Save the planet, one person at a time ...
Author talk: "Outcasts United"
Warren St. John, author of this year's Oswego Reading Initiative book, "Outcasts United," will speak. The book tells the story of Clarkston, Georgia, a southern town that became a center for refugee resettlement, through the lens of a soccer team of refugee boys called "the Fugees." The book explores the difficulties the team and town face as people from a range of ethnic and cultural backgrounds are forced to live and work together. Free; parking for those without a campus parking sticker is $1 -- see oswego.edu/administration/parking. 315-312-2232.
Location: to be announced
Wednesday, Sept 28, 7 p.m. - 8:30 p.m.
Columbus Day Open House
The Open House will include: Admissions presentations, a chance to talk with faculty, student-guided campus tours, select tours of academic facilities and an opportunity to meet with representatives from Career Services, International Education (study abroad) and Experience-Based Education (internships). Presentations regarding financial aid and first-year academic and advisement programs are also offered. Please go to www.oswego.edu/visit to register.
Location: Marano Campus Center, Main Concourse
Monday, Oct 10, 9 a.m. - 1:30 p.m.
Women's Tennis vs. Elmira
Location: Romney Tennis Court
Sunday, Sept 25, noon - 2 p.m.
Women's Tennis vs. Utica
Location: Romney Tennis Court
Wednesday, Sept 28, 4 p.m. - 6 p.m.
For more information, visit http://alumni.oswego.edu/homecoming
Sunday, Sept 25, 2:38 a.m. - 2:38 a.m.
Professor Kestas Bendinskas, graduate Mike Kiley, and Professor Webe Kadima discuss research in the Campus Center.
Even with extraordinary advances in medicine, diabetes remains one of the most crippling diseases besetting people around the world. It is epidemic by all measures. More than 24 million people in the United States – eight percent of Americans – and 400 million worldwide suffer from this progressive disease which still eludes cure.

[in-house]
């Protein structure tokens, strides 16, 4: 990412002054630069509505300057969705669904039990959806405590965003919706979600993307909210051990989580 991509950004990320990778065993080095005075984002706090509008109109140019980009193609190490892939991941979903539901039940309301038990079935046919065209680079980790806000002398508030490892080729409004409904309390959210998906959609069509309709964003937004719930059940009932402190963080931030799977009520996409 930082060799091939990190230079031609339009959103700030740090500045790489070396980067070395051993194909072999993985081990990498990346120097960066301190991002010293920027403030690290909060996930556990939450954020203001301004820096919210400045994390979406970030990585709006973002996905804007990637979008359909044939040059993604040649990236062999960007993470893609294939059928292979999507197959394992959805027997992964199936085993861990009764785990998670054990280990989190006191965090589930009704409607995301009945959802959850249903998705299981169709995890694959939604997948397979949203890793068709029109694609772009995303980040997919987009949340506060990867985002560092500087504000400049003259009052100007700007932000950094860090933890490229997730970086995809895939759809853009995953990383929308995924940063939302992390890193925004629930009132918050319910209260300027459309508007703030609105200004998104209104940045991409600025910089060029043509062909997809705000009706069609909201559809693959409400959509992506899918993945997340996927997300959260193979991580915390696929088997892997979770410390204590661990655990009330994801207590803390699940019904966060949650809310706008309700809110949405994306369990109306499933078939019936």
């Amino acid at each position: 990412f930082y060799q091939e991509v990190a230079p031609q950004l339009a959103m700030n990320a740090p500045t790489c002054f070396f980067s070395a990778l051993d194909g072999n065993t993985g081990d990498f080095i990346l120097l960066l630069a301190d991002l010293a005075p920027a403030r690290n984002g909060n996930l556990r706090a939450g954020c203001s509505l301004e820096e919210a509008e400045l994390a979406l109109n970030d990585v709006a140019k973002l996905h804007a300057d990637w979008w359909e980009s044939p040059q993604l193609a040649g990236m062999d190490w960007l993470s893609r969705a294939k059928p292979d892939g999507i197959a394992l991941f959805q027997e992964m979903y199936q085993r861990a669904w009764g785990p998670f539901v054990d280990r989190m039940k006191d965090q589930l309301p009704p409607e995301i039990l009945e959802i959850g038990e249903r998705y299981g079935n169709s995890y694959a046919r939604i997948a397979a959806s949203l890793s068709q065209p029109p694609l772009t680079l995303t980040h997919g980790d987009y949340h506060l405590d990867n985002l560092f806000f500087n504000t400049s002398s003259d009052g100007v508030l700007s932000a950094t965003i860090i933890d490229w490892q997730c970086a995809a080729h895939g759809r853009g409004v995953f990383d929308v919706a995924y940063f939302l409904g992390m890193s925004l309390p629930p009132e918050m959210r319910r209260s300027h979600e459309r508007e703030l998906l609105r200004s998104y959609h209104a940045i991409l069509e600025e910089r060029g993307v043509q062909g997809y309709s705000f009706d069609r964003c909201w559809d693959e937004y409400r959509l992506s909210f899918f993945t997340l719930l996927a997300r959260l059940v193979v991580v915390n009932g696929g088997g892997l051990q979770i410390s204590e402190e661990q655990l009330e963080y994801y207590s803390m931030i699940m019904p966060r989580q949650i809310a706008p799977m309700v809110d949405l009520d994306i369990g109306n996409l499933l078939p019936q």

Students working with Kestas Bendinskas and Webe Kadima of Oswego's biochemistry program hope to change that – and are going to great lengths to do so. Deep in the heart of African Congo, the Oswego team and local researchers are examining a plant called Psidium guajava to see if it holds the key to unlocking an inexpensive available treatment for this killer.
Their research bridges traditional remedies used by healers in the African nation with conventional knowledge in pharmacy, chemistry and medicine to discover a cost-effective, self-administered therapy for diabetes that may one day provide a viable treatment option to millions currently lacking access to life-saving medicines.
A problem of this magnitude shared by people worldwide requires convergence of ideas, cutting-edge technologies and new attitudes. The biochemistry-focused Global Laboratory teaches students the scientific and technical skills necessary to prepare and test the efficacy of treatments, but the project also aims to develop a dialectic between the global and the local, one that advances our basic understanding of medical science and improves the health of humankind.
The defeating diabetes project is a way of merging the old and new that mirrors SUNY Oswego and the Global Laboratory program. At Oswego, long-established strengths in education, social justice and cultivating curiosity blend with ground-breaking research and global opportunities.
Left: Psidium Guajava, plant critical in diabetes research.